My question would like to address what would be better for adhesion and general quality and possibly strength: either increase the slicer line width option or increase the slicer extrusion multiplier for layer to layer adhesion?

This question has a relation to "Why is it conventional to set line width > nozzle diameter?". This answer on that question addresses a phenomenon called die swell to explain that the extrusion width is generally larger than the nozzle diameter even if the line width in the slicer is set to the nozzle diameter. Basically, increasing the line width increases the extrusion multiplier, so why not set that directly?

Die swell explained


1 Answer 1


Generally speaking, both settings result in the same1: The feed rate of the filament gets adjusted. Either you set a general multiplier, or you demand a wider line which does make it set a higher multiplier hidden in the software.

1 - if you don't look at any other factor that is!


There is always a but, and this one is big:

While we can work with the extrusion multiplier to get wider lines, wider lines do change another setting: it changes the distance between the lines too. Let me show you:

  • If you print 100% at 0.4 mm line width, lines are about2 0.4 mm wide at 0.4 mm distance.
  • If you print 100% at 0.5 mm line width, lines are about2 0.5 mm wide at 0.5 mm distance.
  • If you print 121% at 0.4 mm line width, lines are about2 0.5 mm wide at 0.4 mm distance.

2 - ignoring die swell effects

The result is pretty clear: the theoretical lines do overlap, which will lead to the polymer goop getting squished and pressed around to bulge up. Luckily, that stuff usually ends in the infill on the lower layers, but it can result in very messy sides. You pretty much deliberately chose to massively overextrude!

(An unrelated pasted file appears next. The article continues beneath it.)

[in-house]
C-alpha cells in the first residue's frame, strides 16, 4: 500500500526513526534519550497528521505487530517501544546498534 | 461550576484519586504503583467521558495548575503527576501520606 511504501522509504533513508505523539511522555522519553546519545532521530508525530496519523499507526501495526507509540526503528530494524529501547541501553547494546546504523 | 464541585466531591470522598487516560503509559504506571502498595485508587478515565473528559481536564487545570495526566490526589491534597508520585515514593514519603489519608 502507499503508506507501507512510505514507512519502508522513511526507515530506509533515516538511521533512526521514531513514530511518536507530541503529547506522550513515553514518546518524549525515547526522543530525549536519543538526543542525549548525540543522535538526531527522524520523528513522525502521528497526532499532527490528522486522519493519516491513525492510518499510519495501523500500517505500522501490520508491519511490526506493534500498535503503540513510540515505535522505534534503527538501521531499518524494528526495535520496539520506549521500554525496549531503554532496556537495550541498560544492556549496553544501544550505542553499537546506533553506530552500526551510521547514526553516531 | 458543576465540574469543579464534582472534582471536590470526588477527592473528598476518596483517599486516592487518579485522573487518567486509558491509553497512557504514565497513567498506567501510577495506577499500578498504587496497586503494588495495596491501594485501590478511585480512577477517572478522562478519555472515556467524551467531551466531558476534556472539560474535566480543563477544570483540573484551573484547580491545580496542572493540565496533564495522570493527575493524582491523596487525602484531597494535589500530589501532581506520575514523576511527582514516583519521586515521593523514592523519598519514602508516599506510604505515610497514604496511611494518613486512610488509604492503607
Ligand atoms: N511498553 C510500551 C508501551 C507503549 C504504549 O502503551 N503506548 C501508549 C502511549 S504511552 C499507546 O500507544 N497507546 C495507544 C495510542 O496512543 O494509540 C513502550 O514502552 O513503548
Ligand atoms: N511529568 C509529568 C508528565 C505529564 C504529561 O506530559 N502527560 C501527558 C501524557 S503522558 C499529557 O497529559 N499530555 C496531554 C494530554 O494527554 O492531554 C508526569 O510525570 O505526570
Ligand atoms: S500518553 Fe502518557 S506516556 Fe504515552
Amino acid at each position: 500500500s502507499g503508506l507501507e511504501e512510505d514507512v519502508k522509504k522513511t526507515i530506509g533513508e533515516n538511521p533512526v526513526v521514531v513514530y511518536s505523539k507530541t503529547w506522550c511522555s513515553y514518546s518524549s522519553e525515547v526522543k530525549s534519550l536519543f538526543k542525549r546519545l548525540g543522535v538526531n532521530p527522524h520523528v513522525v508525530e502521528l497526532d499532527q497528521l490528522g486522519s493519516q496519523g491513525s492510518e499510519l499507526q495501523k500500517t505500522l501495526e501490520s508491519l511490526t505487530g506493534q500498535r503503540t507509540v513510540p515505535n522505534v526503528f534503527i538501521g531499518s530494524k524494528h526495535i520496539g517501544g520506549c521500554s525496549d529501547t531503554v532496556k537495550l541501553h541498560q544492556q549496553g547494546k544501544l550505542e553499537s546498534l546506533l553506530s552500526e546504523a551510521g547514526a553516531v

To say it blatantly: line width changes the overall geometry of the slicing to account for the extra material getting extruded, extrusion multiplier does not.

What is the extrusion multiplier for THEN?

Well, using the extrusion multiplier can be done for many reasons, but mainly 2 are interesting:

  • Troubleshooting. You can just amp it up or down to test your mechanical properties. Like if your gear ratios on the extruder are correct. Or if your print needs a thicker line to get the first layer sticking.
  • Dialing in Filaments. In its core, it is meant to allow to change the flow because different polymer blends might have different mechanical and thermal properties.
    • Different filament blends can have different bite of the extruder gear - if the teeth dig in deeper, then the effective diameter of the gear gets smaller. This can partially be mitigated by the extruder design using gears designed to prevent shifting the depth of bite.
    • For example, the filler and paint could lead to more thermal expansion and die swell, or they could reduce it. This behavior can be tackled directly by adjusting the extrusion multiplier.
    • Those properties are why you should calibrate your settings when getting a new type (color&manufacturer) of filament. While some manufacturers try to keep the properties along their lines similar, some won't.

It might not look too obvious at first, but I once had printed a model from one roll of white PLA that came from China. Then I got my fingers on some other PLA that was transparent from the same warehouse. I tried to print the exact same .gcode with it again and got a hyper fragile object that just could get squished, every time I used it with the same settings as the white PLA. I had to increase both the extrusion multiplier and change the temperature to get the same strength as with the other PLA.


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